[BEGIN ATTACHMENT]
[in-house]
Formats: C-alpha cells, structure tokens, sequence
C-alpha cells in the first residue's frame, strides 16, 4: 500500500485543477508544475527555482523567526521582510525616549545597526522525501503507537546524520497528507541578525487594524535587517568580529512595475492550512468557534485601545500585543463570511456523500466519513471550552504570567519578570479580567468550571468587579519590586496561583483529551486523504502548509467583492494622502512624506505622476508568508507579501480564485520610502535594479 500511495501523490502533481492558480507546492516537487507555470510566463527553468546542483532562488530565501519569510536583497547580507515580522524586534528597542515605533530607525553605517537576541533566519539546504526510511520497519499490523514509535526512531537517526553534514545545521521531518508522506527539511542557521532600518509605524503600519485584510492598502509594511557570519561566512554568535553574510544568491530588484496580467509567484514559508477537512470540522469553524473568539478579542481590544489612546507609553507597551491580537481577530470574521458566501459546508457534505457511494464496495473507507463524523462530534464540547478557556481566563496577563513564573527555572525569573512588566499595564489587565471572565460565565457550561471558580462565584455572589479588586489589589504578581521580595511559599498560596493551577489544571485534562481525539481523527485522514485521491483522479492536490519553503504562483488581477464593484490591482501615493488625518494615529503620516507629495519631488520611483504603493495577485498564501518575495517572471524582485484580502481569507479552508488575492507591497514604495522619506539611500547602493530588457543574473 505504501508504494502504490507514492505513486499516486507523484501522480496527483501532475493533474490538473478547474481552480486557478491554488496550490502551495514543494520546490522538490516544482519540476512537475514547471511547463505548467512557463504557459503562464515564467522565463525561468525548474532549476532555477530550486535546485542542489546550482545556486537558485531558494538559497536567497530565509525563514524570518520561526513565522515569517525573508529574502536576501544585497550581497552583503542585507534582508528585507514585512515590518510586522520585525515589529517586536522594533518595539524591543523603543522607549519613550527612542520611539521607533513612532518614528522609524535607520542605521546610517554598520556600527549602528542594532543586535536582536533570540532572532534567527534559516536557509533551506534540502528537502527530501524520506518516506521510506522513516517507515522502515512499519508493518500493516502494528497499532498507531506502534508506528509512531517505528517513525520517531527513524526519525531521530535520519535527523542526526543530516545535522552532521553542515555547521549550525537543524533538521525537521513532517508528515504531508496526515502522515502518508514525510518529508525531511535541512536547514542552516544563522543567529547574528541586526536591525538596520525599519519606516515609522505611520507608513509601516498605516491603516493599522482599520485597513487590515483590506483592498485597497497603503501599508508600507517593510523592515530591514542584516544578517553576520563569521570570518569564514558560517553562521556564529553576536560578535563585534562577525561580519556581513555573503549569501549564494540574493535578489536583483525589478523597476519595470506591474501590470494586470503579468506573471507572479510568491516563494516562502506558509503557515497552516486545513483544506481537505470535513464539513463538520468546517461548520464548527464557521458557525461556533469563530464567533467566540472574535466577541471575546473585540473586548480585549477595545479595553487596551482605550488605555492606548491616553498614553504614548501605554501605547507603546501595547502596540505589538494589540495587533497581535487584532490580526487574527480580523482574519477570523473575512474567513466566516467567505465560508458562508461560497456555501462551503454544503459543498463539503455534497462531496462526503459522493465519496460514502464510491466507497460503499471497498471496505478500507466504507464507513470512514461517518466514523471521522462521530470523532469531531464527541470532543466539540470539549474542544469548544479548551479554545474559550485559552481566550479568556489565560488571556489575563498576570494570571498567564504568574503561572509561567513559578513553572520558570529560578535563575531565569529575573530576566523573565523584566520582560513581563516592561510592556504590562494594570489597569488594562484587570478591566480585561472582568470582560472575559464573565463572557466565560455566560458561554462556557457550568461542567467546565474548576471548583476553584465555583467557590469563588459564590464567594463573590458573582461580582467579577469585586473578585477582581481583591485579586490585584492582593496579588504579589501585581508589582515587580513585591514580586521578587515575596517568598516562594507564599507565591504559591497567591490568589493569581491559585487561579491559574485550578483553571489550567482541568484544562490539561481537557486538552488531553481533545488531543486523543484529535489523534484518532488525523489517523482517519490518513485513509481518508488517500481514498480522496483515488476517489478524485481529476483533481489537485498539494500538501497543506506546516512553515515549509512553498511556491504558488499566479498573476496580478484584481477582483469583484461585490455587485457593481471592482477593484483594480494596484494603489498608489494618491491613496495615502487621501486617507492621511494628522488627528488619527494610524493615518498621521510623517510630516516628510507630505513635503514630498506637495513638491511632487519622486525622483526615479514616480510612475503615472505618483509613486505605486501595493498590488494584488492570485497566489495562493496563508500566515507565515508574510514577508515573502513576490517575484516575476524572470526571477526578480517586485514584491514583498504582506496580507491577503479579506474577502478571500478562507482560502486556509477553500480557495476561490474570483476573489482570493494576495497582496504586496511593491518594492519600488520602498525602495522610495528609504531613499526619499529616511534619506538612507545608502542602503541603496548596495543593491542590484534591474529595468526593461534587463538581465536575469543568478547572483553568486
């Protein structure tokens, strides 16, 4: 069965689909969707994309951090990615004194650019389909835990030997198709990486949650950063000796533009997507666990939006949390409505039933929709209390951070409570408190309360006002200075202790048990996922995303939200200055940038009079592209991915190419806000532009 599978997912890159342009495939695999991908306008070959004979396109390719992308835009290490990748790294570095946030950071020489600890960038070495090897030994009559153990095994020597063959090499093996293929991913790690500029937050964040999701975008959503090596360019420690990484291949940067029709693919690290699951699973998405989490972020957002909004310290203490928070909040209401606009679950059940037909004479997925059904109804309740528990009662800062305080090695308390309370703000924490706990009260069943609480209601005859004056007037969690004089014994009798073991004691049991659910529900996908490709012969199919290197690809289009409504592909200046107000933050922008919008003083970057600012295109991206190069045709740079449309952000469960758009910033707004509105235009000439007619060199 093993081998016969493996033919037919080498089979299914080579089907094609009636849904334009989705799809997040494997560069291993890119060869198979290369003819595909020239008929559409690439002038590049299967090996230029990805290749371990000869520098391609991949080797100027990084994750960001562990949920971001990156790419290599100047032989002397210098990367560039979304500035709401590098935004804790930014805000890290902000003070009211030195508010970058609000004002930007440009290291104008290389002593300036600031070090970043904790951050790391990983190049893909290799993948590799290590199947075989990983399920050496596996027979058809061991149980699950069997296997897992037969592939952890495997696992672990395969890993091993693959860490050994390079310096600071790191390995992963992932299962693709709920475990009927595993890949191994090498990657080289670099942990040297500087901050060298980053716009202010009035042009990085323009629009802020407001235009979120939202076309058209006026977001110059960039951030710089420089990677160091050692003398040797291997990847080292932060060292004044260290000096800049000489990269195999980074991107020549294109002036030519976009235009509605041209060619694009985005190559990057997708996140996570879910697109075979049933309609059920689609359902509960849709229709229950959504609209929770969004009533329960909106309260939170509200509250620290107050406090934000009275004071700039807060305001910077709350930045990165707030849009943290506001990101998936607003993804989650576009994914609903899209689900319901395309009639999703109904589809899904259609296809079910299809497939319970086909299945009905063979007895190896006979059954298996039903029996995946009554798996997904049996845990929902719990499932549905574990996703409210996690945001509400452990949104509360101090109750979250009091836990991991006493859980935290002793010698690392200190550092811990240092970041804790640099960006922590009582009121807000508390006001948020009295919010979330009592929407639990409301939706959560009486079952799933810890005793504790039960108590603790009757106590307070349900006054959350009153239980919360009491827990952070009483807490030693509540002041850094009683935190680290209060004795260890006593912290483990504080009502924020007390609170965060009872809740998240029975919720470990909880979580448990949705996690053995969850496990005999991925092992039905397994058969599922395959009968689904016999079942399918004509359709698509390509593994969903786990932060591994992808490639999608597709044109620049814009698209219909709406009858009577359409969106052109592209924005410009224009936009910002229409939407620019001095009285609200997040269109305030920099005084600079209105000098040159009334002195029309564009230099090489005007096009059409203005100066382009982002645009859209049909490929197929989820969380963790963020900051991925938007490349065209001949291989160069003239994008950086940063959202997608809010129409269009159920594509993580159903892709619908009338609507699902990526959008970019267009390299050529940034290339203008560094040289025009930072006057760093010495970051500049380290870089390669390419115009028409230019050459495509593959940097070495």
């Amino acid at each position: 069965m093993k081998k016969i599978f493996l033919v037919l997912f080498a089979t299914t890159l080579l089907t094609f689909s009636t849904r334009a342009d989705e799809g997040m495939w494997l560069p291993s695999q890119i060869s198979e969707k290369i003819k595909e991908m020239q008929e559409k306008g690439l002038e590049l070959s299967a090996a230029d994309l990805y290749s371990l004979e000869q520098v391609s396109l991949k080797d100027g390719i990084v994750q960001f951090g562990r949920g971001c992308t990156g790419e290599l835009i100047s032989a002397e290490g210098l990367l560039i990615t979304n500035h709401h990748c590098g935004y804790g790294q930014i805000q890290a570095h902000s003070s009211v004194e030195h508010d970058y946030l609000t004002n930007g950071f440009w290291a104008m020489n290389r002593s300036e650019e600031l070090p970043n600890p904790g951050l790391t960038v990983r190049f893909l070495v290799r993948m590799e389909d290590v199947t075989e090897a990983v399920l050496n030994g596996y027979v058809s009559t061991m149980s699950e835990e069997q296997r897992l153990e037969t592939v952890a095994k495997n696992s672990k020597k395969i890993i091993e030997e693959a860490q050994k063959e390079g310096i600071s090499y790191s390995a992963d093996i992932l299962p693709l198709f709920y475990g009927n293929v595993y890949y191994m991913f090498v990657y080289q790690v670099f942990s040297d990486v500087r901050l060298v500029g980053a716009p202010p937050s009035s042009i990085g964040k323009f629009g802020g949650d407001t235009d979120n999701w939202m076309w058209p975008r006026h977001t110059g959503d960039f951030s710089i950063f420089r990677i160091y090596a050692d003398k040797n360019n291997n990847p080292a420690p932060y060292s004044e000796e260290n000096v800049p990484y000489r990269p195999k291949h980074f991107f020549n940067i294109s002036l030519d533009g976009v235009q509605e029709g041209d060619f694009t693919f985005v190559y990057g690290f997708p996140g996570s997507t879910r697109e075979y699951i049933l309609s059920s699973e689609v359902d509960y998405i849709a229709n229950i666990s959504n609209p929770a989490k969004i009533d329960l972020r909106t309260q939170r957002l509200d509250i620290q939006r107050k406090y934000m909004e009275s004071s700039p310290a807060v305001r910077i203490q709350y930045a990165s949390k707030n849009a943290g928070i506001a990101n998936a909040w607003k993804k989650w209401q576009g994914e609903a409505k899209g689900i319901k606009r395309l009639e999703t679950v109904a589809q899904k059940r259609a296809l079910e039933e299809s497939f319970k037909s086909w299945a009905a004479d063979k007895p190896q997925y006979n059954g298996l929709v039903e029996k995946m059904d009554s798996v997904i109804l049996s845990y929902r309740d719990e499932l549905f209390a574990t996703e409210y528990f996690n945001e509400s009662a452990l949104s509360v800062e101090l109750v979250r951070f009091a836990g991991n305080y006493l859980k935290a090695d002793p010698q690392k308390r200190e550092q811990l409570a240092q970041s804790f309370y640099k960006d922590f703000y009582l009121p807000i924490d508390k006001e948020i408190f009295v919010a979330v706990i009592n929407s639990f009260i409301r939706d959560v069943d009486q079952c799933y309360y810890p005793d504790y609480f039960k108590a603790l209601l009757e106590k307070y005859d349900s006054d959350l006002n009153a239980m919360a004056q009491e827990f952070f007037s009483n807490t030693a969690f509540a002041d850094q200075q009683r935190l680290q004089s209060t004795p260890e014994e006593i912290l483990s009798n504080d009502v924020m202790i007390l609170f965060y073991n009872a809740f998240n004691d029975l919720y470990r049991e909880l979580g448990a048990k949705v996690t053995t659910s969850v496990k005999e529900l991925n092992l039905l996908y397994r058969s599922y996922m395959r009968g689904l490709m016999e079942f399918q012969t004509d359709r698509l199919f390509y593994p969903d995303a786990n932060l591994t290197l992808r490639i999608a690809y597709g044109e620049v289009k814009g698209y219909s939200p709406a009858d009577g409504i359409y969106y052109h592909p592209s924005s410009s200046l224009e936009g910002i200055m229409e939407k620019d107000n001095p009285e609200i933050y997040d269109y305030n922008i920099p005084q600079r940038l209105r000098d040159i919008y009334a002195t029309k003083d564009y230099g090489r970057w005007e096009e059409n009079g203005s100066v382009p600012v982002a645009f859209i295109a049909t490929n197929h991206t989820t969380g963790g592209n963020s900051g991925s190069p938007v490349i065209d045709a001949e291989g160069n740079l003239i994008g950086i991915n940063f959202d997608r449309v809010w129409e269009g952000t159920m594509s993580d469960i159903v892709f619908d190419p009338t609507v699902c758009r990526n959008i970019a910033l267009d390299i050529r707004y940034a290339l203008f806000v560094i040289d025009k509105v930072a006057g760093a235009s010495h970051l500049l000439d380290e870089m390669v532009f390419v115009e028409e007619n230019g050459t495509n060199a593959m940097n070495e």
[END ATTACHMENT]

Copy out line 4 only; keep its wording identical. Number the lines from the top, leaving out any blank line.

């Protein structure tokens, strides 16, 4: 069965689909969707994309951090990615004194650019389909835990030997198709990486949650950063000796533009997507666990939006949390409505039933929709209390951070409570408190309360006002200075202790048990996922995303939200200055940038009079592209991915190419806000532009 599978997912890159342009495939695999991908306008070959004979396109390719992308835009290490990748790294570095946030950071020489600890960038070495090897030994009559153990095994020597063959090499093996293929991913790690500029937050964040999701975008959503090596360019420690990484291949940067029709693919690290699951699973998405989490972020957002909004310290203490928070909040209401606009679950059940037909004479997925059904109804309740528990009662800062305080090695308390309370703000924490706990009260069943609480209601005859004056007037969690004089014994009798073991004691049991659910529900996908490709012969199919290197690809289009409504592909200046107000933050922008919008003083970057600012295109991206190069045709740079449309952000469960758009910033707004509105235009000439007619060199 093993081998016969493996033919037919080498089979299914080579089907094609009636849904334009989705799809997040494997560069291993890119060869198979290369003819595909020239008929559409690439002038590049299967090996230029990805290749371990000869520098391609991949080797100027990084994750960001562990949920971001990156790419290599100047032989002397210098990367560039979304500035709401590098935004804790930014805000890290902000003070009211030195508010970058609000004002930007440009290291104008290389002593300036600031070090970043904790951050790391990983190049893909290799993948590799290590199947075989990983399920050496596996027979058809061991149980699950069997296997897992037969592939952890495997696992672990395969890993091993693959860490050994390079310096600071790191390995992963992932299962693709709920475990009927595993890949191994090498990657080289670099942990040297500087901050060298980053716009202010009035042009990085323009629009802020407001235009979120939202076309058209006026977001110059960039951030710089420089990677160091050692003398040797291997990847080292932060060292004044260290000096800049000489990269195999980074991107020549294109002036030519976009235009509605041209060619694009985005190559990057997708996140996570879910697109075979049933309609059920689609359902509960849709229709229950959504609209929770969004009533329960909106309260939170509200509250620290107050406090934000009275004071700039807060305001910077709350930045990165707030849009943290506001990101998936607003993804989650576009994914609903899209689900319901395309009639999703109904589809899904259609296809079910299809497939319970086909299945009905063979007895190896006979059954298996039903029996995946009554798996997904049996845990929902719990499932549905574990996703409210996690945001509400452990949104509360101090109750979250009091836990991991006493859980935290002793010698690392200190550092811990240092970041804790640099960006922590009582009121807000508390006001948020009295919010979330009592929407639990409301939706959560009486079952799933810890005793504790039960108590603790009757106590307070349900006054959350009153239980919360009491827990952070009483807490030693509540002041850094009683935190680290209060004795260890006593912290483990504080009502924020007390609170965060009872809740998240029975919720470990909880979580448990949705996690053995969850496990005999991925092992039905397994058969599922395959009968689904016999079942399918004509359709698509390509593994969903786990932060591994992808490639999608597709044109620049814009698209219909709406009858009577359409969106052109592209924005410009224009936009910002229409939407620019001095009285609200997040269109305030920099005084600079209105000098040159009334002195029309564009230099090489005007096009059409203005100066382009982002645009859209049909490929197929989820969380963790963020900051991925938007490349065209001949291989160069003239994008950086940063959202997608809010129409269009159920594509993580159903892709619908009338609507699902990526959008970019267009390299050529940034290339203008560094040289025009930072006057760093010495970051500049380290870089390669390419115009028409230019050459495509593959940097070495």